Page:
Revealed: No 10 explores sending asylum seekers to Moldova, Morocco and Papua New Guinea. Downing Street has asked officials to consider the option of sending asylum seekers to Moldova, Morocco or Papua New Guinea and is the driving force behind proposals to hold refugees in offshore detention centres, according to documents seen by the Guardian.
The documents suggest officials in the Foreign Office have been pushing back against No 10’s proposals to process asylum applications in detention facilities overseas, which have also included the suggestion the centres could be constructed on the south Atlantic islands of Ascension and St Helena. The documents, marked “official” and “sensitive” and produced earlier this month, summarise advice from officials at the Foreign Office, which was asked by Downing Street to “offer advice on possible options for negotiating an offshore asylum processing facility similar to the Australian model in Papua New Guinea and Nauru”.
(14) Windrush: 'Fighting to prove I'm British' - BBC Newsnight. (14) Windrush Scandal: Home Office ‘reckless’ and ‘defensive’, leaked review finds. (14) The Windrush Generation: Why people invited to UK faced deportation. British Culture Wouldn't Exist Without Multiculturalism - It's Time To Take This Tired Debate Off The Table. HuffPost is part of Oath.
Oath and our partners need your consent to access your device and use your data (including location) to understand your interests, and provide and measure personalised ads. Oath will also provide you with personalised ads on partner products. Learn more. To give you a better overall experience, we want to provide relevant ads that are more useful to you. For example, when you search for a film, we use your search information and location to show the most relevant cinemas near you. Learn more about how Oath collects and uses data and how our partners collect and use data. Select 'OK' to continue and allow Oath and our partners to use your data, or select 'Manage options' to view your choices.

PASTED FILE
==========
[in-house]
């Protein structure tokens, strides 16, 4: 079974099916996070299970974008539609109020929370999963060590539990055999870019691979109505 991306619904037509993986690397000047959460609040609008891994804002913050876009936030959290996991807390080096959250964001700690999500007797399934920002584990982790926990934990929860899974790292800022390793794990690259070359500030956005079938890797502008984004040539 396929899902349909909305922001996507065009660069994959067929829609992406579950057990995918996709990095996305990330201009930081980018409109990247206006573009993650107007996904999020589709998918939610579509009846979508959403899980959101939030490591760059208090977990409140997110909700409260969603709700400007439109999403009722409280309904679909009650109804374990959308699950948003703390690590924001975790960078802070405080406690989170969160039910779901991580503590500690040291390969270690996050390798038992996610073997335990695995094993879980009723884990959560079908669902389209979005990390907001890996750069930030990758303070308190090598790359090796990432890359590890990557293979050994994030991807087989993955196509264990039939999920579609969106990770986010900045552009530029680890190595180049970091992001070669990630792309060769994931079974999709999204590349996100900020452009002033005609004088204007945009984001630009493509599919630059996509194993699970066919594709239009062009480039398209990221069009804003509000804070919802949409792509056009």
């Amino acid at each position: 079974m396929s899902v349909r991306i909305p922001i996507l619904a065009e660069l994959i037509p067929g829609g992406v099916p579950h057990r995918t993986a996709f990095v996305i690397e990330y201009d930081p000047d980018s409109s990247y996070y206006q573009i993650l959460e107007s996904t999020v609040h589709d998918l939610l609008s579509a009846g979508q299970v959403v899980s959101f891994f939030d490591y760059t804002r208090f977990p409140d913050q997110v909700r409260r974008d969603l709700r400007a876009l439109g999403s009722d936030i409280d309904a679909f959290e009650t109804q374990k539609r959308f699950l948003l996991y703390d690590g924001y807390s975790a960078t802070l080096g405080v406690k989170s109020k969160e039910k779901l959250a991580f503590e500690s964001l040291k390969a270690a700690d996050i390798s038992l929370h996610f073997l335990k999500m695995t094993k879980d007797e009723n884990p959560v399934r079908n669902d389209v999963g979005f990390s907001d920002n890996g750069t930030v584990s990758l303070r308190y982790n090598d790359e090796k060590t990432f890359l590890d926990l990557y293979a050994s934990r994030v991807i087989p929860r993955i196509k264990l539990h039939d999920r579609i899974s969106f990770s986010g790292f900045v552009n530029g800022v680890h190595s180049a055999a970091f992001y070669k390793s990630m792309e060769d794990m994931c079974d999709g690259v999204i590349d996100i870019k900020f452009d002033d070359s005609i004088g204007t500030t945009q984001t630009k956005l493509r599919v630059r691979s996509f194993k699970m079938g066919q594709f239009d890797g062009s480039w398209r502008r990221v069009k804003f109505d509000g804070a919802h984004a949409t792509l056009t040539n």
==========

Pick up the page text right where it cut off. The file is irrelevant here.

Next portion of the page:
The Guardian view on multicultural Britain: learning to live together. It is depressing to discover that four in 10 adults in this country agreed with the statement that “having a wide variety of backgrounds and cultures has undermined British culture”.
After all, such mainstays of British culture as curry, the Notting Hill carnival and bearded Muslim sports heroes were at one time all viewed as inimical to it. Cultures are dynamic things, developing organically from communities. They do not exist in isolation or remain static. Having a range of cultures in Britain is normal, not novel. If so, then why are so many still resistant? The thinktank British Future, which commissioned the poll and produced an in-depth study looking at immigration and integration, should be congratulated for engaging the public in a debate about their views and concerns on these subjects. Identity is a fact about us, but it should not define the horizon of our possibilities. Four in 10 think British culture is undermined by multiculturalism. A large minority of people in the UK believe multiculturalism has undermined British culture and that migrants do not properly integrate, according to some of the broadest research into the population’s attitudes to immigration.
The study, conducted over the last two years, also reflects widespread frustration at the government’s handling of immigration, with only 15% of respondents feeling ministers have managed it competently and fairly. On balance, the UK population appears to be slightly more positive than negative about the impact of immigration; however, 40% of respondents agreed that having a wide variety of backgrounds has undermined British culture. More than a quarter of people believe MPs never tell the truth about immigration and half the population wants to see a reduction in the numbers of low-skilled workers coming into Britain from the EU. “Immigration is a national issue, but people see it through a local lens,” said the report’s co-author Rosie Carter of Hope Not Hate. Multiculturalism: What does it mean?
Pundits have been reacting to a speech by David Cameron in which the prime minister argued multiculturalism had "failed".
But what do commentators actually mean by the term? It is one of the most emotive and sensitive subjects in British politics. But at times it seems there are as many definitions of multiculturalism as there are columnists, experts and intellectuals prepared to weigh into the debate. The subject has become the focus of renewed scrutiny in the wake of a speech by prime minister David Cameron, in which he told a security conference in Germany that the UK needed a stronger national identity to prevent extremism. In his speech, which has provoked a political storm, Mr Cameron defines "the doctrine of state multiculturalism" as a strategy which has "encouraged different cultures to live separate lives, apart from each other and apart from the mainstream".
This characterisation is not new.